(When) Would I Lie To You? Comment on ?Deception: The Role of Consequences?
This paper reconsiders the evidence on lying or deception presented in Gneezy (2005,American Economic Review). We argue that Gneezy?s data cannot reject the hip?esis that people are one of two kinds: either a person will never lie, or a person will lie whenever she prefers the outcome obtained by lying over the outcome obtained by telling the truth. This implies that so long as lying induces a preferred outcome over truth-telling, a person?s decisi? of whether to lie may be completely insensitive to other changes in the induced outcomes, such as exactly how much she monetarily gains relative to how much she hurts an anonymous partner. We run new but similar experiments to those of Gneezy in order to test this hypothesis. We find that our data cannot reject this hypothesis either, but we also discover substantial differences in behavior between our sub jects and Gneezy?s sub jects.
|Date of creation:||02 Jun 2006|
|Date of revision:|
|Contact details of provider:|| Postal: 08193, Bellaterra, Barcelona|
Phone: 34 93 592 1203
Fax: +34 93 542-1223
Web page: http://pareto.uab.cat
More information through EDIRC
Please report citation or reference errors to , or , if you are the registered author of the cited work, log in to your RePEc Author Service profile, click on "citations" and make appropriate adjustments.:
- Uri Gneezy, 2005. "Deception: The Role of Consequences," American Economic Review, American Economic Association, vol. 95(1), pages 384-394, March.
- Cai, Hongbin & Wang, Joseph Tao-Yi, 2006. "Overcommunication in strategic information transmission games," Games and Economic Behavior, Elsevier, vol. 56(1), pages 7-36, July.
- V. Crawford & J. Sobel, 2010.
"Strategic Information Transmission,"
Levine's Working Paper Archive
544, David K. Levine.
- Ernst Fehr & Klaus M. Schmidt, 1999.
"A Theory of Fairness, Competition, and Cooperation,"
The Quarterly Journal of Economics,
Oxford University Press, vol. 114(3), pages 817-868.
- Fehr, Ernst & Schmidt, Klaus M., . "A theory of fairness, competition, and cooperation," Chapters in Economics, University of Munich, Department of Economics.
- Fehr, Ernst & Schmidt, Klaus M., 1998. "A Theory of Fairness, Competition and Cooperation," CEPR Discussion Papers 1812, C.E.P.R. Discussion Papers.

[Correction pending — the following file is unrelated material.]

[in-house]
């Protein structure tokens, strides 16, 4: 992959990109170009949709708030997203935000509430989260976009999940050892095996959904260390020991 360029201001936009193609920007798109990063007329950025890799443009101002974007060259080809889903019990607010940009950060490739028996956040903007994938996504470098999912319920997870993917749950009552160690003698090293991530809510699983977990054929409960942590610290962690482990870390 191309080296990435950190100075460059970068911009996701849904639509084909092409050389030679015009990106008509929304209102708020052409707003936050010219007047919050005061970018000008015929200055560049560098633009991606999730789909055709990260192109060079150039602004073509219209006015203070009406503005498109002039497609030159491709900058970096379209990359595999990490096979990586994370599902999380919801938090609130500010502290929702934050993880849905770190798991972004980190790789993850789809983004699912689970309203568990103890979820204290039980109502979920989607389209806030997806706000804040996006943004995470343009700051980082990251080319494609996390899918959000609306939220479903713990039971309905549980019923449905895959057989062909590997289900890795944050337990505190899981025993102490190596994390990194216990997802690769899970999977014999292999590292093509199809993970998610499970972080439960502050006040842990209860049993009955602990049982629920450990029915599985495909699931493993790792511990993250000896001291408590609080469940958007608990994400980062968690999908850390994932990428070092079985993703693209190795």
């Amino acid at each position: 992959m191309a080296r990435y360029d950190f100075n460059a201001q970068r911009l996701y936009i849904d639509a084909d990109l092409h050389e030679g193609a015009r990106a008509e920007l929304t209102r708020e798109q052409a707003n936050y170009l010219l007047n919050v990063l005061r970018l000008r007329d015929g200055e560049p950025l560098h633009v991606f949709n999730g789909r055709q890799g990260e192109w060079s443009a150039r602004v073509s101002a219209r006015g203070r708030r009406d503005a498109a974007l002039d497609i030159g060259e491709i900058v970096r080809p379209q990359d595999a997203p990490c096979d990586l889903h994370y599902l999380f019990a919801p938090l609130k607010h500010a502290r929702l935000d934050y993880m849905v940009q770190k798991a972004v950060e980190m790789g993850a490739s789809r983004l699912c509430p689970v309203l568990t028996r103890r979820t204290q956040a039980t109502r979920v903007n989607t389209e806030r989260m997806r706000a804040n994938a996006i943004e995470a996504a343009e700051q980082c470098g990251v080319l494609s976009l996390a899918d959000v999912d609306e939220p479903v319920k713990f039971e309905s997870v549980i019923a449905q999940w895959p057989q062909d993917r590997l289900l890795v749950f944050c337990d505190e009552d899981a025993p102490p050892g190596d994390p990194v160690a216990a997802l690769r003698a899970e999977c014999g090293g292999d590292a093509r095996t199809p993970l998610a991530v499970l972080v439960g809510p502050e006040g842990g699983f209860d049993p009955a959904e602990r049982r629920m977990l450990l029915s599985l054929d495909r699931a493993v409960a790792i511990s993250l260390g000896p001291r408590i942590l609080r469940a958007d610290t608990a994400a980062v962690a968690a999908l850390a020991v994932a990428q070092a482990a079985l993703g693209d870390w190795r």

- Ernst Fehr & Klaus M. Schmidt, . "A Theory of Fairness, Competition and Cooperation," IEW - Working Papers 004, Institute for Empirical Research in Economics - University of Zurich.
- Fehr, Ernst & Schmidt, Klaus M., 1999. "A theory of fairness, competition, and cooperation," Munich Reprints in Economics 20650, University of Munich, Department of Economics.
- Amartya Sen, 1997.
"Maximization and the Act of Choice,"
Econometric Society, vol. 65(4), pages 745-780, July.
- Sen, A., 1996. "Maximisation and the Act of Choice," Papers 270, Banca Italia - Servizio di Studi.
- Amartya Sen, 1996. "Maximization and the Act of Choice," Harvard Institute of Economic Research Working Papers 1766, Harvard - Institute of Economic Research.
- Lacker, J.M., 1989.
"Optimal Contracts Under Costly State Falsification,"
Purdue University Economics Working Papers
956, Purdue University, Department of Economics.
- Lacker, Jeffrey M & Weinberg, John A, 1989. "Optimal Contracts under Costly State Falsification," Journal of Political Economy, University of Chicago Press, vol. 97(6), pages 1345-63, December.
- Navin Kartik, 2005. "Information Transmission with Cheap and Almost-Cheap Talk," NajEcon Working Paper Reviews 666156000000000650, www.najecon.org.
- James Andreoni & John Miller, 2002. "Giving According to GARP: An Experimental Test of the Consistency of Preferences for Altruism," Econometrica, Econometric Society, vol. 70(2), pages 737-753, March.
When requesting a correction, please mention this item's handle: RePEc:aub:autbar:664.06. See general information about how to correct material in RePEc.
For technical questions regarding this item, or to correct its authors, title, abstract, bibliographic or download information, contact: (Xavier Vila)
If references are entirely missing, you can add them using this form.